"The key to implementing effective processin any environmentis to shape the activities so they address the business needs of the organization. When you do this, the 'Value Proposition' of process becomes clear. Your people will more readily embrace the program because they can see its visible link to business objectives, and therefore to their jobs. Also, you end up with a benchmark to measure how well the processes are working to help achieve the objectives."

Linda Butler, Director IT, Corporate Services CIO, BellSouth Telecommunications

"Key to realizing the benefits of a process program is the ability to tie the program's design to the business objectives of the broader organization. In order to do this effectively, you must implement the tools that trace and measure the performance of the program across your enterprise. For example, at an executive level an organization may set a broad goal to 'reduce the cost of IT.' This can be supported at the mid-level by the introduction of a quality and process program designed to 'reduce re-work.' This can be further decomposed to the front line IT employees where individual goals are focused at 'reducing the number of production defects.' Using this approach, you introduce tangible objectives that can be measured at the varied levels to assess the overall success of the program and drive accountability down to the employees.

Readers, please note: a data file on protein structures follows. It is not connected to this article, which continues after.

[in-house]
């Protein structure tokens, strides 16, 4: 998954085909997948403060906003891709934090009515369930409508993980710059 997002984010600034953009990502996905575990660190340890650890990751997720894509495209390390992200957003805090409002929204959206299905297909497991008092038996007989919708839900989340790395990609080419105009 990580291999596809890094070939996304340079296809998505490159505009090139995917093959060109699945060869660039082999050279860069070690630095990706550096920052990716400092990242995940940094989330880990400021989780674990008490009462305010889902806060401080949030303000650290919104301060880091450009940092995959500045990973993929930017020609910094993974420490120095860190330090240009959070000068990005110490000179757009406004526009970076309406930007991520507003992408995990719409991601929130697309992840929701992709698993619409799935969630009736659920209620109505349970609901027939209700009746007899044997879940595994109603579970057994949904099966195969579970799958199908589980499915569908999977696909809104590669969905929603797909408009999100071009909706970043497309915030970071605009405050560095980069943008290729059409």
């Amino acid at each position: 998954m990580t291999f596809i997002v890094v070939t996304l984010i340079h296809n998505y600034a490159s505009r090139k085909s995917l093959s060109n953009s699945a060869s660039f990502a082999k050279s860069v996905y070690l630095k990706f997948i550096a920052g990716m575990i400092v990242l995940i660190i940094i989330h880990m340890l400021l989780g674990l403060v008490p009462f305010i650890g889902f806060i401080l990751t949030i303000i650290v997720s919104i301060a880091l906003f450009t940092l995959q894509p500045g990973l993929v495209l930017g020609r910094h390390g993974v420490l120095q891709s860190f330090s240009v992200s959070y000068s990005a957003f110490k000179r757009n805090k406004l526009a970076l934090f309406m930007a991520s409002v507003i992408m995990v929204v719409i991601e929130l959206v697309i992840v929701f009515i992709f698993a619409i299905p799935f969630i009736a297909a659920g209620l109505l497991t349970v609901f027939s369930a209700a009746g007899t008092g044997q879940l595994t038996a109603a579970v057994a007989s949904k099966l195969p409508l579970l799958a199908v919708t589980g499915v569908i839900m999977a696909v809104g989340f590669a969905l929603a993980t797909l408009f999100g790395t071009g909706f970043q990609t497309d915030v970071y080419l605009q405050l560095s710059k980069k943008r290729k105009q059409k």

"This method of tying process design to business goals clearly moves forward the agenda of the enterprise and lets people at all levels in the organization understand the purpose and value of the process program."

Guy Bevente, AVP, Information Technology National Data, SBC

2.4.2. Myth 2: What We Do Is Too Unique for Process